“I created this program with the hopes of helping all Mississippians facing foreclosure, not just those directly linked to the national settlement,” said Attorney General Hood. “Now is the time for anyone needing help  to contact our program partners and explore whatever options may exist. ”

Mississippi Home Corp., a consortium partner, is planning a Housing Resource Fair on Tuesday, August 26 in Jackson at the Mississippi Agriculture & Forestry Museum on Lakeland Drive, Sparkman Auditorium,  from 2-7pm.  The event will provide free legal services, overall housing counseling, pre-purchase and foreclosure prevention information from a variety of vendors.  Walk-ins are welcome but appointments are strongly encouraged.  Appointments can be made by calling the consortium hotline at 1-866-530-9572.

Anyone unable to attend the event can still call the hotline and talk with consortium partners.

Attorney General Jim Hood and 41 Other State Attorneys General Reach a $35 Million Consumer Settlement with Pfizer Concerning Rapamune®

August 8, 2014
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Attorney General Jim Hood joins 41 other Attorneys General in announcing a $35 million settlement with Pfizer Inc. over alleged consumer protection violations concerning the immunosuppressive drug Rapamune.

Mississippi’s portion of the settlement is $532,675.94.  Pfizer Inc., as parent of Wyeth Pharmaceuticals Inc., agrees to be bound by the judgment, to resolve allegations that Wyeth unlawfully promoted Rapamune, currently approved by the FDA as prophylactic for organ rejection after kidney transplant surgery.

“The Complaint and Consent Judgment we filed allege that our state consumer protection laws were violated by misrepresentation of the uses and benefits of Rapamune,” said Attorney General Hood.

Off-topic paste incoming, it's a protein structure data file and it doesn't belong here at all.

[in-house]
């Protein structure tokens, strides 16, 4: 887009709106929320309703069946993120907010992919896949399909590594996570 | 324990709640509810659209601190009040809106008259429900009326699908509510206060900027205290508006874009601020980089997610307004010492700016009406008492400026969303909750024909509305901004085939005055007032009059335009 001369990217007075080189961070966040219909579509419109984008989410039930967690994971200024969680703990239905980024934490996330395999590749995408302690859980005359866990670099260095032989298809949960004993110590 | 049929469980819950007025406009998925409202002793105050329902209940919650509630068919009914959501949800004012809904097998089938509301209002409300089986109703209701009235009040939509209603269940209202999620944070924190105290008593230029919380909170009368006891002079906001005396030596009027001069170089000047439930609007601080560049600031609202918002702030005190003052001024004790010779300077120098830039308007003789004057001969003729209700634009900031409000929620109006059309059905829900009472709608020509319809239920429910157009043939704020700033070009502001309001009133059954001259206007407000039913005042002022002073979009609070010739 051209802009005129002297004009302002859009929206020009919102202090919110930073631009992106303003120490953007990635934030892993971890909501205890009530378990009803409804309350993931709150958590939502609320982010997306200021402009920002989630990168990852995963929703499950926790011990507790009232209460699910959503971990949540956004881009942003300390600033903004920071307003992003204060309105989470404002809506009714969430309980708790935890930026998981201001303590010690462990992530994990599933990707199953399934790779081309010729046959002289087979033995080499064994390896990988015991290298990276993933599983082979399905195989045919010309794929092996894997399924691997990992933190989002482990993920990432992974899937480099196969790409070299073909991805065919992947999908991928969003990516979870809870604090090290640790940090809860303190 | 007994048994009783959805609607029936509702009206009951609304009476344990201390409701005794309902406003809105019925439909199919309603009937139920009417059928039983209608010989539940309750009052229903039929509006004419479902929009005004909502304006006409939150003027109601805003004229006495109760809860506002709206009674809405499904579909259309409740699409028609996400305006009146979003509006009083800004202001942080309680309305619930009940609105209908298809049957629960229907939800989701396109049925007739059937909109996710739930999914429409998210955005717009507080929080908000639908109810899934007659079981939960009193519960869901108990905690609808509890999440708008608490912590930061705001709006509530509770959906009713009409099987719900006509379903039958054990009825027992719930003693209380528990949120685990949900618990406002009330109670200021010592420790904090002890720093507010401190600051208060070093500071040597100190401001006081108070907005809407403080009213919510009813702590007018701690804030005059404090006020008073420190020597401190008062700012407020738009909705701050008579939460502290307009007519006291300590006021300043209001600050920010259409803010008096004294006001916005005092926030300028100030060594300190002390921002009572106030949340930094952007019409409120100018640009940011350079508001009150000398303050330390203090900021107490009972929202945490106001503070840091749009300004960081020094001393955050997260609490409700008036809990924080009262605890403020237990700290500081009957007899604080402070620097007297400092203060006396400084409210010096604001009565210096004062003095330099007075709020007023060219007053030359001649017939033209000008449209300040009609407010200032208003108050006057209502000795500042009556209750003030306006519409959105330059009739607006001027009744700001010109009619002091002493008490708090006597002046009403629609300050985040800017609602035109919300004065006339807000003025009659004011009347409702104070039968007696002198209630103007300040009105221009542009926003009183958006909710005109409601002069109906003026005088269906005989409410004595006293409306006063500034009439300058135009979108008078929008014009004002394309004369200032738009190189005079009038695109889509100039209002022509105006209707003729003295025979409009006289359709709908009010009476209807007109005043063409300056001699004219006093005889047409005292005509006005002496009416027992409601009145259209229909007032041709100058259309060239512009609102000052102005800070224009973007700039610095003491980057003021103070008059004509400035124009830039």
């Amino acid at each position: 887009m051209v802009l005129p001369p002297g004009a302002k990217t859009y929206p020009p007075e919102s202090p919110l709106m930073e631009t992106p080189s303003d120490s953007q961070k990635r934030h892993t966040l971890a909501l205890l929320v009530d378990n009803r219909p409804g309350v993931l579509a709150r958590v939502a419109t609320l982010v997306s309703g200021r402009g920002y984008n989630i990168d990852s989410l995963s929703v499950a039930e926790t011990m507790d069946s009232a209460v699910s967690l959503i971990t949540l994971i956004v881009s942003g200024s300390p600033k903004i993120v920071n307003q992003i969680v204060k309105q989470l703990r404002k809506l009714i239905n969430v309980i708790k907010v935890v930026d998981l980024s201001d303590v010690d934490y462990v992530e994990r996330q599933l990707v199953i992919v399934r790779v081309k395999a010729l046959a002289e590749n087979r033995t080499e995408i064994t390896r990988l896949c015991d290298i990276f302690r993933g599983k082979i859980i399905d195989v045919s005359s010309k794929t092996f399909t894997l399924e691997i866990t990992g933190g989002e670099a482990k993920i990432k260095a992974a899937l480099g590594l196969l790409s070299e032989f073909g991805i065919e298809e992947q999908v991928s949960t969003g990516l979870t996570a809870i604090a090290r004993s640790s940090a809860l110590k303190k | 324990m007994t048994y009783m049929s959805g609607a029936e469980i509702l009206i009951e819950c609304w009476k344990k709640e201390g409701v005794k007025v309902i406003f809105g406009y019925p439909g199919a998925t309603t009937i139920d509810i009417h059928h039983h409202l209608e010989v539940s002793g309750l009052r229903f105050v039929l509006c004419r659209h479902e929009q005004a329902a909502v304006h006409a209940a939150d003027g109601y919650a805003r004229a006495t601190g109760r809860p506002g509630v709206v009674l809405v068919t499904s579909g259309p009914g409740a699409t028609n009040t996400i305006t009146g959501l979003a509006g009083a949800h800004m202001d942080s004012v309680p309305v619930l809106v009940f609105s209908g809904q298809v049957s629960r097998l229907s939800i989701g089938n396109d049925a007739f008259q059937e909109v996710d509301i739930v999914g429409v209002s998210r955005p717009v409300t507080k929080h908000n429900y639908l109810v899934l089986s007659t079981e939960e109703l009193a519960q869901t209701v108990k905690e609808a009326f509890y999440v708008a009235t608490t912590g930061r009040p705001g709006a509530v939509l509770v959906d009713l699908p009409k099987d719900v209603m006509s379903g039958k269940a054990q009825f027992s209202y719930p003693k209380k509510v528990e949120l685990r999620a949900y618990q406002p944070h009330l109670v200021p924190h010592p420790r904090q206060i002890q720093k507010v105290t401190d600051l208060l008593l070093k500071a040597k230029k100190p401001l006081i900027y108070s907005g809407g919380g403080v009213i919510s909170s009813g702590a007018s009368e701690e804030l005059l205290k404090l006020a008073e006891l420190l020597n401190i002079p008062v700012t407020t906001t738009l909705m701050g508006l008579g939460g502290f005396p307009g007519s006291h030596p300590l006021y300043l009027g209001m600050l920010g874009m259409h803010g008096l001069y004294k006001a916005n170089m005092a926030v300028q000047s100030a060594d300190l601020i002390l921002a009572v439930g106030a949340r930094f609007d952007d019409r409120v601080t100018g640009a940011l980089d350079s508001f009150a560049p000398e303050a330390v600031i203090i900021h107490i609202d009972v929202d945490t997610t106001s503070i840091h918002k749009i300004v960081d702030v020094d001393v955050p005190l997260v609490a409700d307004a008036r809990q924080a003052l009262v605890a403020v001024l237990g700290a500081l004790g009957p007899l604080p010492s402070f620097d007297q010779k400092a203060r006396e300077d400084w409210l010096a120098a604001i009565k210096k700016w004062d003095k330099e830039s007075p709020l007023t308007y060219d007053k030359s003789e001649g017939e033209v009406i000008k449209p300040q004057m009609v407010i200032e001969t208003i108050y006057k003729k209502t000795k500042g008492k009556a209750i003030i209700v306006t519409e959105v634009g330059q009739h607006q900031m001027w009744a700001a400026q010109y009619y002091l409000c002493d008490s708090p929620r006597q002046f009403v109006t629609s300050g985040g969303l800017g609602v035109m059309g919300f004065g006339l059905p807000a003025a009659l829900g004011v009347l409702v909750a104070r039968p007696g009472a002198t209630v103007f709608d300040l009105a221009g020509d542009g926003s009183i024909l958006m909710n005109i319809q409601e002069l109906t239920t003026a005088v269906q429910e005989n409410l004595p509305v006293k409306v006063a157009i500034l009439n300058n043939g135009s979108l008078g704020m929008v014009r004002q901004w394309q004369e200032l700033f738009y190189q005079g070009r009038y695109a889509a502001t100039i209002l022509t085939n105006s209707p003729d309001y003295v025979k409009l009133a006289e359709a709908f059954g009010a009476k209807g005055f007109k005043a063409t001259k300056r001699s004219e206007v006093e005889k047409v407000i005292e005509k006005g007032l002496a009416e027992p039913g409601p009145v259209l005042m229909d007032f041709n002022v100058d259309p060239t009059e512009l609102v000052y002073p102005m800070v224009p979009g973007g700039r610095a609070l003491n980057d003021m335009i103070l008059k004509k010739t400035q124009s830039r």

Included in the allegations are misrepresentations related to: (1) the unapproved use of Rapamune following an organ transplant other than a kidney transplant; (2) the unapproved protocol of converting patients to Rapamune after initially receiving a different immunosuppressive drug; and (3) using Rapamune in unapproved drug combinations.

The Consent Judgment requires Pfizer to ensure that its marketing and promotional practices do not unlawfully promote Rapamune or any Pfizer product.  Specifically, Pfizer shall not:

Make, or cause to be made, any written or oral claim that is false, misleading, or deceptive regarding any Pfizer Product;

Make any claim comparing the safety or efficacy of a Pfizer Product to another product when that claim is not supported by substantial evidence as defined by Federal law and regulations;

  • Promote any Pfizer Product for Off-Label uses;
  • Include mechanisms in its financial incentives to provide incentive compensation for sales that may be attributable to the Off-Label uses of any Pfizer Product;
  • Affirmatively seek the inclusion of Rapamune in hospital protocols or standing orders unless Rapamune has been approved by the FDA for the indication for which it is to be included in the protocol or standing order;
  • Disseminate information describing any Off-Label or unapproved use of Rapamune unless such information and materials comply with applicable FDA regulations and the recommended actions in FDA Guidances for Industry; or